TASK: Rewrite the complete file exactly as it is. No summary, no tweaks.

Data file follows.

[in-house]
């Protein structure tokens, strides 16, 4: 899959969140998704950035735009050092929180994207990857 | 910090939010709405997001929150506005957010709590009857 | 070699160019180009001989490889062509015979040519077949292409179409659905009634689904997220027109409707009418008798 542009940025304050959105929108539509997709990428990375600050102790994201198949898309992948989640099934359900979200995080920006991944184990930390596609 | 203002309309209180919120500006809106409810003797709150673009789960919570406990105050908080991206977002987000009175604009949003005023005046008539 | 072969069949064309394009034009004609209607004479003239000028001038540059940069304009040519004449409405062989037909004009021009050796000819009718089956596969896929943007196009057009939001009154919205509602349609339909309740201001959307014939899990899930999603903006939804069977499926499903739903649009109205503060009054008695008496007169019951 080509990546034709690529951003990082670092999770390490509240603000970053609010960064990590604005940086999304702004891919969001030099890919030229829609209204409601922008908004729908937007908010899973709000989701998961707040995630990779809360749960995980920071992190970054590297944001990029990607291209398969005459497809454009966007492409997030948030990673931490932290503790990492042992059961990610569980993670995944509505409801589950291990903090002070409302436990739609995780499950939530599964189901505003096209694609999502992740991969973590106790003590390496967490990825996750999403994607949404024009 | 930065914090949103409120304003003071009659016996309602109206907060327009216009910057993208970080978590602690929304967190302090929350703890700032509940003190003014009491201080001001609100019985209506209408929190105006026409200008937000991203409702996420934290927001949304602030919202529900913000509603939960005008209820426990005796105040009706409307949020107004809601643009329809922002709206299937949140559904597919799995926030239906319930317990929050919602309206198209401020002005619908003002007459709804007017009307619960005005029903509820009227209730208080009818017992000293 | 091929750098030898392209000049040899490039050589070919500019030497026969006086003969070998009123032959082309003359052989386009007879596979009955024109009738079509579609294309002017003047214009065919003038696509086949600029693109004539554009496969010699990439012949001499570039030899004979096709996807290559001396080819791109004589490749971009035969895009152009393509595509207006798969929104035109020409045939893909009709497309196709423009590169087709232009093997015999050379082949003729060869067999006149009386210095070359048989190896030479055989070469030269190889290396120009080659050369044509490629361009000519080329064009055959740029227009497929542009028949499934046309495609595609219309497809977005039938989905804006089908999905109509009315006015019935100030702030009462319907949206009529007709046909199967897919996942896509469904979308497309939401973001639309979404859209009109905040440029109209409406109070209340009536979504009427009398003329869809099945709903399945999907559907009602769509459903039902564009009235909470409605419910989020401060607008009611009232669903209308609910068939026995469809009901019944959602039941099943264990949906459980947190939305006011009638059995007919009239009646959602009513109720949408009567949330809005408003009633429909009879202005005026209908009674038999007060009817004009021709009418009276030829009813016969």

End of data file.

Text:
[in-house]
């Protein structure tokens, strides 16, 4: 899959969140998704950035735009050092929180994207990857 | 910090939010709405997001929150506005957010709590009857 | 070699160019180009001989490889062509015979040519077949292409179409659905009634689904997220027109409707009418008798 542009940025304050959105929108539509997709990428990375600050102790994201198949898309992948989640099934359900979200995080920006991944184990930390596609 | 203002309309209180919120500006809106409810003797709150673009789960919570406990105050908080991206977002987000009175604009949003005023005046008539 | 072969069949064309394009034009004609209607004479003239000028001038540059940069304009040519004449409405062989037909004009021009050796000819009718089956596969896929943007196009057009939001009154919205509602349609339909309740201001959307014939899990899930999603903006939804069977499926499903739903649009109205503060009054008695008496007169019951 080509990546034709690529951003990082670092999770390490509240603000970053609010960064990590604005940086999304702004891919969001030099890919030229829609209204409601922008908004729908937007908010899973709000989701998961707040995630990779809360749960995980920071992190970054590297944001990029990607291209398969005459497809454009966007492409997030948030990673931490932290503790990492042992059961990610569980993670995944509505409801589950291990903090002070409302436990739609995780499950939530599964189901505003096209694609999502992740991969973590106790003590390496967490990825996750999403994607949404024009 | 930065914090949103409120304003003071009659016996309602109206907060327009216009910057993208970080978590602690929304967190302090929350703890700032509940003190003014009491201080001001609100019985209506209408929190105006026409200008937000991203409702996420934290927001949304602030919202529900913000509603939960005008209820426990005796105040009706409307949020107004809601643009329809922002709206299937949140559904597919799995926030239906319930317990929050919602309206198209401020002005619908003002007459709804007017009307619960005005029903509820009227209730208080009818017992000293 | 091929750098030898392209000049040899490039050589070919500019030497026969006086003969070998009123032959082309003359052989386009007879596979009955024109009738079509579609294309002017003047214009065919003038696509086949600029693109004539554009496969010699990439012949001499570039030899004979096709996807290559001396080819791109004589490749971009035969895009152009393509595509207006798969929104035109020409045939893909009709497309196709423009590169087709232009093997015999050379082949003729060869067999006149009386210095070359048989190896030479055989070469030269190889290396120009080659050369044509490629361009000519080329064009055959740029227009497929542009028949499934046309495609595609219309497809977005039938989905804006089908999905109509009315006015019935100030702030009462319907949206009529007709046909199967897919996942896509469904979308497309939401973001639309979404859209009109905040440029109209409406109070209340009536979504009427009398003329869809099945709903399945999907559907009602769509459903039902564009009235909470409605419910989020401060607008009611009232669903209308609910068939026995469809009901019944959602039941099943264990949906459980947190939305006011009638059995007919009239009646959602009513109720949408009567949330809005408003009633429909009879202005005026209908009674038999007060009817004009021709009418009276030829009813016969």